Developer group? Non-commercial open source project? Need some community tools? Oh my, my friend. You are in luck.
Because Portland-based Jive Software has announced that they will provide your group with a free license for Clearspace X, their award winning community platform.
If you have an open source project or a developer group (users group, etc.) and want to take advantage of the free licenses, you can find more details and a short request form on the free license page on Jivespace.
For more on other organizations already taking advantage of the Clearspace X offer, see Dawn Foster’s JiveTalks post. For more on the platform, see Jive’s Clearspace X area.
There’s a been something gnawing at you. I can see it. And everyone else can see it, too.
You’ve been consumed with the curiosity about how Attensa Feed Server actually works, but you don’t want to pony up the cash to buy it.
Well, count your blessings, my friend, because today is your lucky day.
Portland-based Attensa, the company focused on helping organizations manage and make better use of RSS feeds, has released a trial version of Attensa Feed Server. It’s free. And it’s available for download, right now.
The trial version is fully functional for up to five (5) users, allowing unlimited feeds and unlimited groups. All you need is the hardware, and you’re off and running.
The Attensa Feed Server is a virtual appliance that provides enterprise customers with centralized administration, routing, security, search, synchronization, analytics and reporting for enterprise-wide RSS coordination. It brings together all of the tools IT administrators, team leaders and users need to manage and streamline the delivery of critical business information using web feeds behind the firewall.
Download your copy of Attensa Feed Server.
For more information, see the Attensa blog, read additional Attensa coverage on NW Innovation, or gain some insight from Brooks Jordan.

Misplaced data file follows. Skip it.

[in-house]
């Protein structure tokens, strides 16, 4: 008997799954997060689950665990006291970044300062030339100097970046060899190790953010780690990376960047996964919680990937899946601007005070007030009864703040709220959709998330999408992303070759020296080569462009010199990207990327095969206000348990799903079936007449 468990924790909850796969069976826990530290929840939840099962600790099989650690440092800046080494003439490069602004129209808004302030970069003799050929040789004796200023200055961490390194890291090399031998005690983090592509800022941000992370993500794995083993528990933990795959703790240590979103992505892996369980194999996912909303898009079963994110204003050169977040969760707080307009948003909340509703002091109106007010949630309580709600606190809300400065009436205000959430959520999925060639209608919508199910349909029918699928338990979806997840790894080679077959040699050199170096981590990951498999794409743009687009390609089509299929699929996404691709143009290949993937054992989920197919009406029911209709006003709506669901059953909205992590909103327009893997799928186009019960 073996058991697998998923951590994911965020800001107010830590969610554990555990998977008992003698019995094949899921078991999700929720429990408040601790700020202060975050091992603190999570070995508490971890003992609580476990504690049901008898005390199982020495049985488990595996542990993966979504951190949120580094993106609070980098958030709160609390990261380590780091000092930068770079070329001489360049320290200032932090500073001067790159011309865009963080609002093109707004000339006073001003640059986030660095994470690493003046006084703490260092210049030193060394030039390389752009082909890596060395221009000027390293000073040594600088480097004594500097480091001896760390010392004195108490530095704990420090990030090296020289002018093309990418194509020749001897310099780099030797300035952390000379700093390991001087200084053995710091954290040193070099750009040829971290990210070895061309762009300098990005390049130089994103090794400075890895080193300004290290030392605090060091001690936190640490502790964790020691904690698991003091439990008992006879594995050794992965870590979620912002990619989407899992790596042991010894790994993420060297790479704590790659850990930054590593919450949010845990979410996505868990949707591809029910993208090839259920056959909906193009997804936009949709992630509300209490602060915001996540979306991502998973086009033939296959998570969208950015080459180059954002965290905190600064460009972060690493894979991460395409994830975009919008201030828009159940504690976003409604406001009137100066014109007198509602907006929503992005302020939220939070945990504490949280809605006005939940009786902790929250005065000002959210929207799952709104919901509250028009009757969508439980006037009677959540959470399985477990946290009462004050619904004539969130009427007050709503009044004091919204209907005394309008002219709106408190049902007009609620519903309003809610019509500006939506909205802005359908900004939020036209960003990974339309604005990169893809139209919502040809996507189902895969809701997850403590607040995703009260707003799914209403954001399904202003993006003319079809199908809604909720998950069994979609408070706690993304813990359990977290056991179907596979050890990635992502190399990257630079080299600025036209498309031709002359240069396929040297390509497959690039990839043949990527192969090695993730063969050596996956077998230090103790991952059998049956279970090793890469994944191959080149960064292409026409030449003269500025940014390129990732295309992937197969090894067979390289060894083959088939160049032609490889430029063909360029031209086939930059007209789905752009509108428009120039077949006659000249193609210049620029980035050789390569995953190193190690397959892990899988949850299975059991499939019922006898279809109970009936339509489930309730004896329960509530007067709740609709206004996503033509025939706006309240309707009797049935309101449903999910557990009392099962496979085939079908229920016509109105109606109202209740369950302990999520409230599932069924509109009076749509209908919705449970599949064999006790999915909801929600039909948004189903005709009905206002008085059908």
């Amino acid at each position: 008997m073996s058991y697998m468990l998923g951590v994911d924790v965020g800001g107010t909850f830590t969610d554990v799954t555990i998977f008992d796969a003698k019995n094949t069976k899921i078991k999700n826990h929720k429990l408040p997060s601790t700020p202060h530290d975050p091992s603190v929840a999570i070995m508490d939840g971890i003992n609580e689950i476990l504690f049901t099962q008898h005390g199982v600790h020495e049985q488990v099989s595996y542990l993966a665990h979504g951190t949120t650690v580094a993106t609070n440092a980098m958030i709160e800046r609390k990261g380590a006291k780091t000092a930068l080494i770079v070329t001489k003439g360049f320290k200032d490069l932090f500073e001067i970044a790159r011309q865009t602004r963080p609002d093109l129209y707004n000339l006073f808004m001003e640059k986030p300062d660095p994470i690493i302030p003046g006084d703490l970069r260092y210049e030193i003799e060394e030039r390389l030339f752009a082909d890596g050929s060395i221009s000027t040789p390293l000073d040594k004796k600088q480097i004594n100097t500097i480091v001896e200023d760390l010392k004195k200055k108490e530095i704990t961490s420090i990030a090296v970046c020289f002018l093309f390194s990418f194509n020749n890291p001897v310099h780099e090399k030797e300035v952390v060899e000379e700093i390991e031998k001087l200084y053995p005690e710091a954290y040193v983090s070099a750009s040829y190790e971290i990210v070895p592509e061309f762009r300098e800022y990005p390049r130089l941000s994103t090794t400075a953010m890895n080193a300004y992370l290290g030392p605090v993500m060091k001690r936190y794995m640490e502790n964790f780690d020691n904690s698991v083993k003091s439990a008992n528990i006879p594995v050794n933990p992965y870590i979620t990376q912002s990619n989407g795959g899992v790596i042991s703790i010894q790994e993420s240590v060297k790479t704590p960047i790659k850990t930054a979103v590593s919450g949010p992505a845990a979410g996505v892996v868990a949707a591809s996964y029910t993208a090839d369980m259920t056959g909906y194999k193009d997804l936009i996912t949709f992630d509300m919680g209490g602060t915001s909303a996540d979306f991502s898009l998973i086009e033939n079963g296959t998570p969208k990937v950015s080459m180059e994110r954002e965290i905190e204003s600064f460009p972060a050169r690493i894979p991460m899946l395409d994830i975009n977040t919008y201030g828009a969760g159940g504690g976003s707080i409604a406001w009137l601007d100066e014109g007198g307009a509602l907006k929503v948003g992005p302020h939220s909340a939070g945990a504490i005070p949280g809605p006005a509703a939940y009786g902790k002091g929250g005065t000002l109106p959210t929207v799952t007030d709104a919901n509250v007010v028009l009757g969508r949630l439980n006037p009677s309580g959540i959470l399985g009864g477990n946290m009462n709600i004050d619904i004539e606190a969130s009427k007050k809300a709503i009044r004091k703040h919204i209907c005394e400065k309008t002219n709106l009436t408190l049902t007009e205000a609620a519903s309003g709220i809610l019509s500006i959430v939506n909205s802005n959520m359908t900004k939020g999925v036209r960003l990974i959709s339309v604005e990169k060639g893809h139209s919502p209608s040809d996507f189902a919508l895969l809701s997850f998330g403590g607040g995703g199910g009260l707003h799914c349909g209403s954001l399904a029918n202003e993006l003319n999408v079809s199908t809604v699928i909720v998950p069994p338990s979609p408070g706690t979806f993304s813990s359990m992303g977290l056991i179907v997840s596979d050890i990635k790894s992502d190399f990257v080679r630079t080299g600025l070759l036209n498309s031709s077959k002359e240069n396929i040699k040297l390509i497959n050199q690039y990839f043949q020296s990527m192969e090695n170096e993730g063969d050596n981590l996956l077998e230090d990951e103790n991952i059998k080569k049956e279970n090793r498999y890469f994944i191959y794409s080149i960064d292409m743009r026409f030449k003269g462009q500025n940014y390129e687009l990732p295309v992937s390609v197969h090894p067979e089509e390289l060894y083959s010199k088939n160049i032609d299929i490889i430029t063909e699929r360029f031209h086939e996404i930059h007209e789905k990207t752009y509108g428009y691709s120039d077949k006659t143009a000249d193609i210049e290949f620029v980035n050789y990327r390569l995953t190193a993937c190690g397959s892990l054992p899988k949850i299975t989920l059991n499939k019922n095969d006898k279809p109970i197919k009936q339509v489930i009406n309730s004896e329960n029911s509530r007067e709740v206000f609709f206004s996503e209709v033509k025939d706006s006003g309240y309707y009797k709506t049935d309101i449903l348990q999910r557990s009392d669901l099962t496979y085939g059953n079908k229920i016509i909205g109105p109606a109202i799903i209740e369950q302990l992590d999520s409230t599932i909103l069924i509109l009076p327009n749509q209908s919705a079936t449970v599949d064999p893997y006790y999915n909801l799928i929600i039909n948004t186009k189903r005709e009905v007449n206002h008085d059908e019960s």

Josh Bancroft, an admitted domain-name-aholic and well known Portland-area blogger, is offering a few of his registered domains to good homes. All it takes is a good idea:
That’s where you come in. If you’re interested in one of the domains below, and have a good idea for something to do with it (basically, NO SPAMMERS!), post a comment telling me which one you want, and what you’d like to do with it, and it’s yours. If multiple people are interested in the same name, then I’ll decide which idea I like best. Oh, and I can be persuaded with cool gadgets or cash, if you’re so inclined.
Interested in seeing what’s available or maybe trying to adopt one of these domains? Visit Josh Bancroft’s Tiny Screenfuls blog.
Okay. I know all of you folks know how to blog. Some of you use Twitter. Some of you podcast and post videos.
I know that you get the whole “grassroots media” thing.
But what about interacting with the mainstream media? I mean, besides that KATU thing. What about coverage that reaches the non-technically savvy? You know the 99.9% of the population that could use the tool you’re building if they only knew about it?
Enter Portland Grassroots Media Camp. The camp is a free gathering, held August 24-August 26, in a variety of venues around town. And while it focuses on a number of things that you, Mr. or Mrs. Technophile, completely understand, it also offers some sessions on things that you may not understand, specifically:
- Writing a press release
- Setting up a press conference
So, if you’re a working by yourself or with a small startup, and building the next big thing sans massive marketing dollars and wily PR agencies, I thought this might be valuable for you.
As our old friend Tom Peterson used to say, “Free is a very good price.”
For more information or to register, visit the Portland Grassroots Media Camp blog.
(Hat tip to Around the Sun)